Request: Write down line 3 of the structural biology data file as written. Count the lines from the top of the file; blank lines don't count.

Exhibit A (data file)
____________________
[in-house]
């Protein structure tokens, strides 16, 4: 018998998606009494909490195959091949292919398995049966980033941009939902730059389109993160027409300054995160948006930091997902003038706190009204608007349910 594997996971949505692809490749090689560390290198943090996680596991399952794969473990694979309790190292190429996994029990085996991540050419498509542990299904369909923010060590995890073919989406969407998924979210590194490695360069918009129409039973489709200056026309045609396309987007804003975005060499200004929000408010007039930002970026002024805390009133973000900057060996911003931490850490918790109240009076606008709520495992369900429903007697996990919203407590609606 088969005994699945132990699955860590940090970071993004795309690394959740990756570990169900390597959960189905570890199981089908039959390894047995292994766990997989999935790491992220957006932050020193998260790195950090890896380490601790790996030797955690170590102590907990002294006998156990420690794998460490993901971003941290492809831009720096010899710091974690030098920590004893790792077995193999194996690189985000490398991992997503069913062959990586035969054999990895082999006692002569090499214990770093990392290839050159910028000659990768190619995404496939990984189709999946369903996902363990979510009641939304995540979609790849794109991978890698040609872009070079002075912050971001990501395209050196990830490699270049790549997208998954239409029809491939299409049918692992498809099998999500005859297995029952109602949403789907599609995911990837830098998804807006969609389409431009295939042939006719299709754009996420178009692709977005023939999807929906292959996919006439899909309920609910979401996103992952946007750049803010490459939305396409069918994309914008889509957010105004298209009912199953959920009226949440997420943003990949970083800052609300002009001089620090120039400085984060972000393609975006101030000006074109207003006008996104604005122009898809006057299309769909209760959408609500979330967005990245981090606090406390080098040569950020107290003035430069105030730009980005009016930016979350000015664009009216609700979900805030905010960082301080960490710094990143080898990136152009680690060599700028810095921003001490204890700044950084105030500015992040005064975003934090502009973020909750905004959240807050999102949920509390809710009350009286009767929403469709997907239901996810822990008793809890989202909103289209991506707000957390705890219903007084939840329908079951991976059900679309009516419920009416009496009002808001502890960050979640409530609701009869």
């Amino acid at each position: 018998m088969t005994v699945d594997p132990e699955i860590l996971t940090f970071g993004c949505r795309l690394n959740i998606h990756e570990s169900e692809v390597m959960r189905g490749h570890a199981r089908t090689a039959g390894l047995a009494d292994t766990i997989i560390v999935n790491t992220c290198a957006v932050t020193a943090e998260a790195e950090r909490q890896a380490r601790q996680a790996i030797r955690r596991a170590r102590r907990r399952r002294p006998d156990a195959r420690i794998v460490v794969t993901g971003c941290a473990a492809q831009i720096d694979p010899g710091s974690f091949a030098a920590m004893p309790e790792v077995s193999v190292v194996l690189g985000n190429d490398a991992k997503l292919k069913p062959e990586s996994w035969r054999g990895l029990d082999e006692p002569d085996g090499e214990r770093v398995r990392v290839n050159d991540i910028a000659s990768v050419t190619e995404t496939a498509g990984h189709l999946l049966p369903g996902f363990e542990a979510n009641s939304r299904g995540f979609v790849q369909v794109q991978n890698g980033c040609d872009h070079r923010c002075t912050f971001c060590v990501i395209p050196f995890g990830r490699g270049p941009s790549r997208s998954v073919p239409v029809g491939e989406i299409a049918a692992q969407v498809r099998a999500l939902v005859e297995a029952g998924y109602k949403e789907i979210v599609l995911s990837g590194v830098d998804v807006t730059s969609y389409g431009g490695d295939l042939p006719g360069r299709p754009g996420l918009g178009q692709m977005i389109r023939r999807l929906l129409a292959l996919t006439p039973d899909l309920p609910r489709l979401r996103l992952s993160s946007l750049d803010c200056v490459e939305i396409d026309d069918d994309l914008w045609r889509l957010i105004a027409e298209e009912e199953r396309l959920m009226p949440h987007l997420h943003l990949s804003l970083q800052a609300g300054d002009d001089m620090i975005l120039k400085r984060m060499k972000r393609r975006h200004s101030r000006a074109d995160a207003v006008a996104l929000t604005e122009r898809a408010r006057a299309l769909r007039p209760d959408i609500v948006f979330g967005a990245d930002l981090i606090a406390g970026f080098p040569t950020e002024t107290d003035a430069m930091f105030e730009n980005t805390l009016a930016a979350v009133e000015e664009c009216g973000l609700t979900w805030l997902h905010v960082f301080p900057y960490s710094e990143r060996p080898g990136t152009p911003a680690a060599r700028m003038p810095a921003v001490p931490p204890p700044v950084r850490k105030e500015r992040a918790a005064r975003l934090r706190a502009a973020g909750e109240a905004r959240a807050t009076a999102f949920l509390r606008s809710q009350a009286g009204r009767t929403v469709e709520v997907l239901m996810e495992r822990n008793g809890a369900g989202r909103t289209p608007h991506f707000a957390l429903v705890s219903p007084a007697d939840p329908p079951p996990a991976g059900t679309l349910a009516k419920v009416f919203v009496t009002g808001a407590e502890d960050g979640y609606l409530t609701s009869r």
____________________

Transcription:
């Amino acid at each position: 018998m088969t005994v699945d594997p132990e699955i860590l996971t940090f970071g993004c949505r795309l690394n959740i998606h990756e570990s169900e692809v390597m959960r189905g490749h570890a199981r089908t090689a039959g390894l047995a009494d292994t766990i997989i560390v999935n790491t992220c290198a957006v932050t020193a943090e998260a790195e950090r909490q890896a380490r601790q996680a790996i030797r955690r596991a170590r102590r907990r399952r002294p006998d156990a195959r420690i794998v460490v794969t993901g971003c941290a473990a492809q831009i720096d694979p010899g710091s974690f091949a030098a920590m004893p309790e790792v077995s193999v190292v194996l690189g985000n190429d490398a991992k997503l292919k069913p062959e990586s996994w035969r054999g990895l029990d082999e006692p002569d085996g090499e214990r770093v398995r990392v290839n050159d991540i910028a000659s990768v050419t190619e995404t496939a498509g990984h189709l999946l049966p369903g996902f363990e542990a979510n009641s939304r299904g995540f979609v790849q369909v794109q991978n890698g980033c040609d872009h070079r923010c002075t912050f971001c060590v990501i395209p050196f995890g990830r490699g270049p941009s790549r997208s998954v073919p239409v029809g491939e989406i299409a049918a692992q969407v498809r099998a999500l939902v005859e297995a029952g998924y109602k949403e789907i979210v599609l995911s990837g590194v830098d998804v807006t730059s969609y389409g431009g490695d295939l042939p006719g360069r299709p754009g996420l918009g178009q692709m977005i389109r023939r999807l929906l129409a292959l996919t006439p039973d899909l309920p609910r489709l979401r996103l992952s993160s946007l750049d803010c200056v490459e939305i396409d026309d069918d994309l914008w045609r889509l957010i105004a027409e298209e009912e199953r396309l959920m009226p949440h987007l997420h943003l990949s804003l970083q800052a609300g300054d002009d001089m620090i975005l120039k400085r984060m060499k972000r393609r975006h200004s101030r000006a074109d995160a207003v006008a996104l929000t604005e122009r898809a408010r006057a299309l769909r007039p209760d959408i609500v948006f979330g967005a990245d930002l981090i606090a406390g970026f080098p040569t950020e002024t107290d003035a430069m930091f105030e730009n980005t805390l009016a930016a979350v009133e000015e664009c009216g973000l609700t979900w805030l997902h905010v960082f301080p900057y960490s710094e990143r060996p080898g990136t152009p911003a680690a060599r700028m003038p810095a921003v001490p931490p204890p700044v950084r850490k105030e500015r992040a918790a005064r975003l934090r706190a502009a973020g909750e109240a905004r959240a807050t009076a999102f949920l509390r606008s809710q009350a009286g009204r009767t929403v469709e709520v997907l239901m996810e495992r822990n008793g809890a369900g989202r909103t289209p608007h991506f707000a957390l429903v705890s219903p007084a007697d939840p329908p079951p996990a991976g059900t679309l349910a009516k419920v009416f919203v009496t009002g808001a407590e502890d960050g979640y609606l409530t609701s009869r």